Republicans put their convention back on
track Tuesday in St. Paul, Minnesota, with a televised satellite address from
U.S. President George Bush, and speakers who praised the character of Republican
nominee-to-be John McCain, while sharply attacking Democrats. At the same time,
controversy about McCain's selection of Alaska Governor Sarah Palin as his
running mate continues to grab headlines, as Republicans rallied behind her and
prepared to formally nominate their candidates on Wednesday and Thursday. VOA's
Dan Robinson reports.
President Bush used a 10 minute
satellite address from the White House to praise Senator McCain, citing his
defense of the military surge in Iraq, and describing him as someone who will
protect Americans from further terrorist attacks:
"We live in a
dangerous world. And we need a president who understands the lessons of
September 11, 2001: that to protect America, we must stay on the offense, stop
attacks before they happen, and not wait to be hit again. The man we need is
John McCain," he said.
Tuesday's speakers brought a change in
atmosphere, as Republicans escalated criticisms of Democrats and McCain's
Democratic opponent, Senator Barack Obama.
Senator Joe Lieberman, now an
Independent who was the Democratic vice presidential nominee in the 2000
presidential race, said he was appearing in support of McCain because, as he put
it, "country matters more than party."
Lieberman has drawn criticism from Democrats
in Congress for his strong support of Senator McCain and President Bush's Iraq
policies, and had this sharp criticism of Democratic presidential nominee
"When others were silent about the war in Iraq, John McCain had
the guts and the judgment to sound the alarm about the mistakes we were making
in Iraq. When others wanted to retreat in defeat from the field of battle, which
would have been a disaster for the U.S.A.," said Lieberman. "When colleagues
like Barack Obama were voting to cut off funding for our American troops on the
battlefield, John McCain had the courage to stand against the tide of public
opinion, advocate the surge, support the surge and because of that, today
America's troops are coming home, thousands of them, and they're coming home in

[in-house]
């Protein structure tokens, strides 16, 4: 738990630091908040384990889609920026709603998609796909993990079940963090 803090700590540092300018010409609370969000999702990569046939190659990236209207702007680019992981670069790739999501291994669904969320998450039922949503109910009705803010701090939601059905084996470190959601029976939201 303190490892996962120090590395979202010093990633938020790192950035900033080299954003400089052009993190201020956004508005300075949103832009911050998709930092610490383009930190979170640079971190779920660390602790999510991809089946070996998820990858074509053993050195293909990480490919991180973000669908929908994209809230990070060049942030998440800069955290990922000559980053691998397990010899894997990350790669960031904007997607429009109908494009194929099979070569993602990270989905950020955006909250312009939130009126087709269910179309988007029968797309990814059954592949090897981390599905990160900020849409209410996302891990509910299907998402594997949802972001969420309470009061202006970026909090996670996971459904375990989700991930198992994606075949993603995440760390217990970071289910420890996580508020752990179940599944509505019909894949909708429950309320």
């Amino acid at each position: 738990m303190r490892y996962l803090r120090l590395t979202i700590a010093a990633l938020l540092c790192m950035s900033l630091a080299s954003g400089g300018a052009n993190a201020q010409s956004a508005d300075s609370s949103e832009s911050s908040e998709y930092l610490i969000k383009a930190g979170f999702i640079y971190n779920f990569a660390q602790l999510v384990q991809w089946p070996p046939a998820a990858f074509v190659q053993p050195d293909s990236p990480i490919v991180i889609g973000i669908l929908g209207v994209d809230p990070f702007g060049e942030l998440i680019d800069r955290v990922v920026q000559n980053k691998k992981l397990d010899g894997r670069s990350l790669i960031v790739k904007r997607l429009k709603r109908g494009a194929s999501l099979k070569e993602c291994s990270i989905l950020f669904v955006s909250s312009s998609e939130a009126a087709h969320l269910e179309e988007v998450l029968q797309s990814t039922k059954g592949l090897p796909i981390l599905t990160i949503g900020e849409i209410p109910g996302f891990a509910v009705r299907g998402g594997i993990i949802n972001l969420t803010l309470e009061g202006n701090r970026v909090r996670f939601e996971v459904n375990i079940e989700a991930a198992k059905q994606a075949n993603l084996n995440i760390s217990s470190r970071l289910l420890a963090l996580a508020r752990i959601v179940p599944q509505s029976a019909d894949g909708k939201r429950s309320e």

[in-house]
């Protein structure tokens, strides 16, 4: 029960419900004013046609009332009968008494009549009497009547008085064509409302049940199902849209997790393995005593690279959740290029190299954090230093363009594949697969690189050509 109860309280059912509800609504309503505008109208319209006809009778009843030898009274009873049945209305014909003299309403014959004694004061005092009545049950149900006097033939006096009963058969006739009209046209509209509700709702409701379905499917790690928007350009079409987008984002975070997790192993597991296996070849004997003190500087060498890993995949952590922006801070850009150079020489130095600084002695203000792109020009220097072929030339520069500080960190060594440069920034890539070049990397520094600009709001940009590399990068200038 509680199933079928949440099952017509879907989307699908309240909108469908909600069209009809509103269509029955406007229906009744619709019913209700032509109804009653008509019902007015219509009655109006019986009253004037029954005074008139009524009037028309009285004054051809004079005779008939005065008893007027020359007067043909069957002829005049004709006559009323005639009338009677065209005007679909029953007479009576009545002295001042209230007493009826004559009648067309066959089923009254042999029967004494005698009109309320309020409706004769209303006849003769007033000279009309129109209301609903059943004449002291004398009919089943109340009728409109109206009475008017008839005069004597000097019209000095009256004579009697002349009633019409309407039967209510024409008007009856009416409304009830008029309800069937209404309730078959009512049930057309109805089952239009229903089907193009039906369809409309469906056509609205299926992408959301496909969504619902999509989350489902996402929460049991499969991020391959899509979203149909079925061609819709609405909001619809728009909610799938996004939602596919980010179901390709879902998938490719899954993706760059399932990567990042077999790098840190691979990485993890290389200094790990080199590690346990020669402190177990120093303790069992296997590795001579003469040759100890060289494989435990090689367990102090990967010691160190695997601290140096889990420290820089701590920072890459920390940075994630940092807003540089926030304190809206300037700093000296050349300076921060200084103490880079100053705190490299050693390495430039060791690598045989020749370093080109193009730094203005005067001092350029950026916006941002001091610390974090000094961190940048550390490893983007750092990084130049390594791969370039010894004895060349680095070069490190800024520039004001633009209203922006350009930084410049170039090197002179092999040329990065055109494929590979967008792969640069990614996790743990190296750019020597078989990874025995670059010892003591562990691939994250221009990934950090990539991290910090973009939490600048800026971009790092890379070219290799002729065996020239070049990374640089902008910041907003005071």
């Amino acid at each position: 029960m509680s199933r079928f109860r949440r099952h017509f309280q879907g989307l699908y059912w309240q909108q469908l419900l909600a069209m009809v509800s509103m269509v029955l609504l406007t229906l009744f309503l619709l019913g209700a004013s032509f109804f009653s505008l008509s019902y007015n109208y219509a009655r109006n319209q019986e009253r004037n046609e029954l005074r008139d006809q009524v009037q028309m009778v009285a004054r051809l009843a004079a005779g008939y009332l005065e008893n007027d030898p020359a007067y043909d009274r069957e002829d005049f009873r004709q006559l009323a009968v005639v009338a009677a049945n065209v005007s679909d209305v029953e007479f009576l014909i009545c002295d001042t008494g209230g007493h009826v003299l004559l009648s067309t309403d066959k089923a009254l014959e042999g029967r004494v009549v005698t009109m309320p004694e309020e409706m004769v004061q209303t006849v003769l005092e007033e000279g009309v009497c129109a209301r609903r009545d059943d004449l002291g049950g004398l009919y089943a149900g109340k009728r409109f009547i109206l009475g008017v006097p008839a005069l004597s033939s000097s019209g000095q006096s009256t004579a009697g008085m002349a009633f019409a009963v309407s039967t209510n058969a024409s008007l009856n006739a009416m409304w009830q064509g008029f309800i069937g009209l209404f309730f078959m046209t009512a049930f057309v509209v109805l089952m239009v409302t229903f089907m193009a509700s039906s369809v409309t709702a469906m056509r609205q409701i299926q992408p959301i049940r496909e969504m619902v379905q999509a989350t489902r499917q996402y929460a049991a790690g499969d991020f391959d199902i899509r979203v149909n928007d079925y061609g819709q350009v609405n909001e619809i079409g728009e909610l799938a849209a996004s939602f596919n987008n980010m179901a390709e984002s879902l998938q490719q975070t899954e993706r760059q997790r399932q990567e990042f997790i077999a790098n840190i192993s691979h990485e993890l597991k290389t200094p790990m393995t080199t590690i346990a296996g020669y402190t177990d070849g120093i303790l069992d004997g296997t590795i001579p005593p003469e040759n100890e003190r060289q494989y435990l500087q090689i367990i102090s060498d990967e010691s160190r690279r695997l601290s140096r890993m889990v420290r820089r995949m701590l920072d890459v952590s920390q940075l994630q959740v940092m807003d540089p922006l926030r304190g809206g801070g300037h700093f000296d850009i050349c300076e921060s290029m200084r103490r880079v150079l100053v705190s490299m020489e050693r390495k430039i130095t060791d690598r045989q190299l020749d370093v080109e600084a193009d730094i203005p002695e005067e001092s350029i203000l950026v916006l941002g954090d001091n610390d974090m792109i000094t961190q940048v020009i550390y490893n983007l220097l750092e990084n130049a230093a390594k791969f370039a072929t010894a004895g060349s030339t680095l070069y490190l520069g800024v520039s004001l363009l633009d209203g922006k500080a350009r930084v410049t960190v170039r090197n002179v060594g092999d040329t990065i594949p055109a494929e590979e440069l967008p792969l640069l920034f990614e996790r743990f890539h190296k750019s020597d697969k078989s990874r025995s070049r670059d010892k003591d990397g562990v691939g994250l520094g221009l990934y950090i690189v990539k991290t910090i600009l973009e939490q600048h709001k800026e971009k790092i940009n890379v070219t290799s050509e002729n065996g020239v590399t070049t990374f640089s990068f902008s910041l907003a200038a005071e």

John Boehner, Republican minority leader in the House of
Representatives, accused House and Senate majority Democratic leaders of doing
little to solve American's energy and other problems. Representative Michele
Bachmann sounded a traditional Republican theme of less government:
BOEHNER: Washington today is broken and the Democratic Congress is
its most visible symbol.
BACHMANN: Government is not a philanthropic
organization. Government is not the family. And government certainly is not the
Fred Thompson, former senator and television actor who ran an
unsuccessful campaign for the presidency, sought to emphasize McCain's
credentials as a maverick who does what he thinks is right, regardless of what
"He has been to Iraq eight times since 2003. He went seeking
truth, not publicity. When he travels abroad, he prefers quietly speaking to the
troops amidst the heat and hardship of their daily lives. And the same character
that marked John McCain's military career has also marked his political career.
This man, John McCain, is not intimidated by what the polls say or by what is
politically safe or popular," he said.
While Republicans want to turn
the focus of news headlines back to the main work of their convention, formally
nominating McCain as their presidential candidate, he and his advisors are still
battling questions about how thoroughly they examined Sarah Palin's background
before choosing her as a running mate.
Chosen for her social
conservatism and anti-abortion stance among other things, she revealed this week
that her unmarried 17-year-old daughter was pregnant, a fact Senator McCain says
he knew. She is also the subject of an investigation in Alaska involving firing
of a state official.
McCain advisors insist she was thoroughly vetted,
and have provided journalists with details of the process. But media
organizations quoted unidentified Republican party sources as saying Palin was
not seriously considered until a week or so before McCain announced the
McCain was pressed again on the issue during a campaign
appearance in Cleveland, Ohio. "My vetting process was completely thorough and I
am grateful for the results," he said.
McCain's Democratic rival, Barack
Obama, says family matters should remain personal and not be mixed with
politics, a view shared by Obama'S running mate, Senator Joe Biden. "I have a
simple proposition. Children are off limits. Children are off limits."
Senator McCain has predicted that Palin's appearance at the Republican
convention on Wednesday to accept the vice presidential nomination will help
excite Americans about her candidacy. Republican delegates and others attending
the convention expressed continued support for her and applauded McCain's